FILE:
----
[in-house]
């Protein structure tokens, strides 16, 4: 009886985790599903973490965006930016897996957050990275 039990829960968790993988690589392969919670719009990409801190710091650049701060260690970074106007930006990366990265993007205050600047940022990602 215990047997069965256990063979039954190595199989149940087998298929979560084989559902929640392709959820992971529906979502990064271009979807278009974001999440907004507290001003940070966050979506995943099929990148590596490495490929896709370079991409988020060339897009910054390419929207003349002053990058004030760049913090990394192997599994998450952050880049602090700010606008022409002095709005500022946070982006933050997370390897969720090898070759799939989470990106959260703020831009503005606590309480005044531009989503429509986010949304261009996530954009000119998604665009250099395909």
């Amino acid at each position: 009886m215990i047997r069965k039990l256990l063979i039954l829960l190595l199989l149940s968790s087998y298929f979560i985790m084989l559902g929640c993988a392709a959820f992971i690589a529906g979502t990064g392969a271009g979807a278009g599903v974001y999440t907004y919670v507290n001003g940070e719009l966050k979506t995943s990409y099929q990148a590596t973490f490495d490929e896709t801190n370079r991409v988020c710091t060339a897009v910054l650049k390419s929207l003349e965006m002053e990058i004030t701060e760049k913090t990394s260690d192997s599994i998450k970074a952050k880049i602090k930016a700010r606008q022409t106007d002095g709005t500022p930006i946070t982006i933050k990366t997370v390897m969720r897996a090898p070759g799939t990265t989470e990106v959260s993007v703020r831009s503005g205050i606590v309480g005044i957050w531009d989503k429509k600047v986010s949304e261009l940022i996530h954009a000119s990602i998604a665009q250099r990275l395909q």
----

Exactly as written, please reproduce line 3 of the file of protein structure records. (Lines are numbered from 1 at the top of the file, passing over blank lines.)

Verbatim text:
């Amino acid at each position: 009886m215990i047997r069965k039990l256990l063979i039954l829960l190595l199989l149940s968790s087998y298929f979560i985790m084989l559902g929640c993988a392709a959820f992971i690589a529906g979502t990064g392969a271009g979807a278009g599903v974001y999440t907004y919670v507290n001003g940070e719009l966050k979506t995943s990409y099929q990148a590596t973490f490495d490929e896709t801190n370079r991409v988020c710091t060339a897009v910054l650049k390419s929207l003349e965006m002053e990058i004030t701060e760049k913090t990394s260690d192997s599994i998450k970074a952050k880049i602090k930016a700010r606008q022409t106007d002095g709005t500022p930006i946070t982006i933050k990366t997370v390897m969720r897996a090898p070759g799939t990265t989470e990106v959260s993007v703020r831009s503005g205050i606590v309480g005044i957050w531009d989503k429509k600047v986010s949304e261009l940022i996530h954009a000119s990602i998604a665009q250099r990275l395909q």